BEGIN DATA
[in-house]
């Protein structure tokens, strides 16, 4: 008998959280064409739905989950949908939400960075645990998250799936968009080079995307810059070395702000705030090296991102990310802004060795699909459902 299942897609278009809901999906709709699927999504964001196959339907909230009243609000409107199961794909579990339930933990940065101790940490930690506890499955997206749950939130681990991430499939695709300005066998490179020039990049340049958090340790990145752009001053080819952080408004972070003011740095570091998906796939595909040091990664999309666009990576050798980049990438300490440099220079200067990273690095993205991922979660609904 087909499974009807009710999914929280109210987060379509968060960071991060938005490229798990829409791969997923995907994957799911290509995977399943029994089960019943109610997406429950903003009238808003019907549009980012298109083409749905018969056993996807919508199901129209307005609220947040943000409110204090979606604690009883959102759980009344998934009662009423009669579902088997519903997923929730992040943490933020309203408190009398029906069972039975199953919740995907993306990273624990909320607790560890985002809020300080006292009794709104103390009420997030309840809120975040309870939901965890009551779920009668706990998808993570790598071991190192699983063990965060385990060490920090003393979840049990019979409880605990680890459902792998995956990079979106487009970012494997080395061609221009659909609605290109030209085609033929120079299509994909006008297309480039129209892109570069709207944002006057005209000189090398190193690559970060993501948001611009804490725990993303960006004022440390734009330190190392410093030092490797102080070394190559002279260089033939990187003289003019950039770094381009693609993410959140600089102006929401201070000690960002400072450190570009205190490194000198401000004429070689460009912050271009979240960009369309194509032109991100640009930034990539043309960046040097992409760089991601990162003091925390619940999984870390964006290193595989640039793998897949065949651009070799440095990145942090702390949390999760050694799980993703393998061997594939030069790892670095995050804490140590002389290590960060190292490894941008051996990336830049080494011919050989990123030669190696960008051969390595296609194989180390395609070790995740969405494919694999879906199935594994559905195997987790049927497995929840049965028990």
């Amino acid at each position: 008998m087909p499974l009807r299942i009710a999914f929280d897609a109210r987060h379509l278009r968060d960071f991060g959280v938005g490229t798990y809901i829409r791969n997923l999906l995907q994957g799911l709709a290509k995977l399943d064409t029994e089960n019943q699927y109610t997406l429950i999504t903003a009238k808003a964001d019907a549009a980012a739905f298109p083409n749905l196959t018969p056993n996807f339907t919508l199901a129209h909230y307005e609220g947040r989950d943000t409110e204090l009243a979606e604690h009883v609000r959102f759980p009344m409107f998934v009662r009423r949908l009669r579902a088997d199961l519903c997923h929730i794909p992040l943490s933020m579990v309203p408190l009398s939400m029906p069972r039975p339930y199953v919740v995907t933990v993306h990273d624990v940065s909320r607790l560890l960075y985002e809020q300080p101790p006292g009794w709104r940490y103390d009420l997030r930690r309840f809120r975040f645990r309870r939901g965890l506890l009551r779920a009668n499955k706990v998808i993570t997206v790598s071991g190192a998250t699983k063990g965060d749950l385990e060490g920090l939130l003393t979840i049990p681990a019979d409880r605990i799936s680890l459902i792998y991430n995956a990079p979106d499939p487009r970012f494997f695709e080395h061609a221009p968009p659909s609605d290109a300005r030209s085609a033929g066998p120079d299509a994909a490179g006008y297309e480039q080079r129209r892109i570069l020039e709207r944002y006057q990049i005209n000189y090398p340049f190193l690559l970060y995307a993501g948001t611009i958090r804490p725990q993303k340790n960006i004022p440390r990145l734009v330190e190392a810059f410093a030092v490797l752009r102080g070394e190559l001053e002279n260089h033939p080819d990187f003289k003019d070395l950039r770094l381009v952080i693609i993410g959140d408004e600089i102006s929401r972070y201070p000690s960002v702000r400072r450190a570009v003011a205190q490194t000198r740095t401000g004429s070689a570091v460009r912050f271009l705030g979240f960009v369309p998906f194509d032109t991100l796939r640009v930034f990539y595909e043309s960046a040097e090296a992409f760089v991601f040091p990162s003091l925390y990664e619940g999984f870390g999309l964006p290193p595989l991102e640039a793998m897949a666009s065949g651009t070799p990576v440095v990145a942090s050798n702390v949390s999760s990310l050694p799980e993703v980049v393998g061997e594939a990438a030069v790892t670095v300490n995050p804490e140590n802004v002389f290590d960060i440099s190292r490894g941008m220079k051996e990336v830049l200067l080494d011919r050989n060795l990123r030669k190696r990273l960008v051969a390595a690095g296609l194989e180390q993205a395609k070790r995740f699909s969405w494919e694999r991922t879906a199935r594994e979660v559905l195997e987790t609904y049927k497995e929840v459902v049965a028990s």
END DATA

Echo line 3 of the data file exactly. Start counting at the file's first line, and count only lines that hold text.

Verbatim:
């Amino acid at each position: 008998m087909p499974l009807r299942i009710a999914f929280d897609a109210r987060h379509l278009r968060d960071f991060g959280v938005g490229t798990y809901i829409r791969n997923l999906l995907q994957g799911l709709a290509k995977l399943d064409t029994e089960n019943q699927y109610t997406l429950i999504t903003a009238k808003a964001d019907a549009a980012a739905f298109p083409n749905l196959t018969p056993n996807f339907t919508l199901a129209h909230y307005e609220g947040r989950d943000t409110e204090l009243a979606e604690h009883v609000r959102f759980p009344m409107f998934v009662r009423r949908l009669r579902a088997d199961l519903c997923h929730i794909p992040l943490s933020m579990v309203p408190l009398s939400m029906p069972r039975p339930y199953v919740v995907t933990v993306h990273d624990v940065s909320r607790l560890l960075y985002e809020q300080p101790p006292g009794w709104r940490y103390d009420l997030r930690r309840f809120r975040f645990r309870r939901g965890l506890l009551r779920a009668n499955k706990v998808i993570t997206v790598s071991g190192a998250t699983k063990g965060d749950l385990e060490g920090l939130l003393t979840i049990p681990a019979d409880r605990i799936s680890l459902i792998y991430n995956a990079p979106d499939p487009r970012f494997f695709e080395h061609a221009p968009p659909s609605d290109a300005r030209s085609a033929g066998p120079d299509a994909a490179g006008y297309e480039q080079r129209r892109i570069l020039e709207r944002y006057q990049i005209n000189y090398p340049f190193l690559l970060y995307a993501g948001t611009i958090r804490p725990q993303k340790n960006i004022p440390r990145l734009v330190e190392a810059f410093a030092v490797l752009r102080g070394e190559l001053e002279n260089h033939p080819d990187f003289k003019d070395l950039r770094l381009v952080i693609i993410g959140d408004e600089i102006s929401r972070y201070p000690s960002v702000r400072r450190a570009v003011a205190q490194t000198r740095t401000g004429s070689a570091v460009r912050f271009l705030g979240f960009v369309p998906f194509d032109t991100l796939r640009v930034f990539y595909e043309s960046a040097e090296a992409f760089v991601f040091p990162s003091l925390y990664e619940g999984f870390g999309l964006p290193p595989l991102e640039a793998m897949a666009s065949g651009t070799p990576v440095v990145a942090s050798n702390v949390s999760s990310l050694p799980e993703v980049v393998g061997e594939a990438a030069v790892t670095v300490n995050p804490e140590n802004v002389f290590d960060i440099s190292r490894g941008m220079k051996e990336v830049l200067l080494d011919r050989n060795l990123r030669k190696r990273l960008v051969a390595a690095g296609l194989e180390q993205a395609k070790r995740f699909s969405w494919e694999r991922t879906a199935r594994e979660v559905l195997e987790t609904y049927k497995e929840v459902v049965a028990s």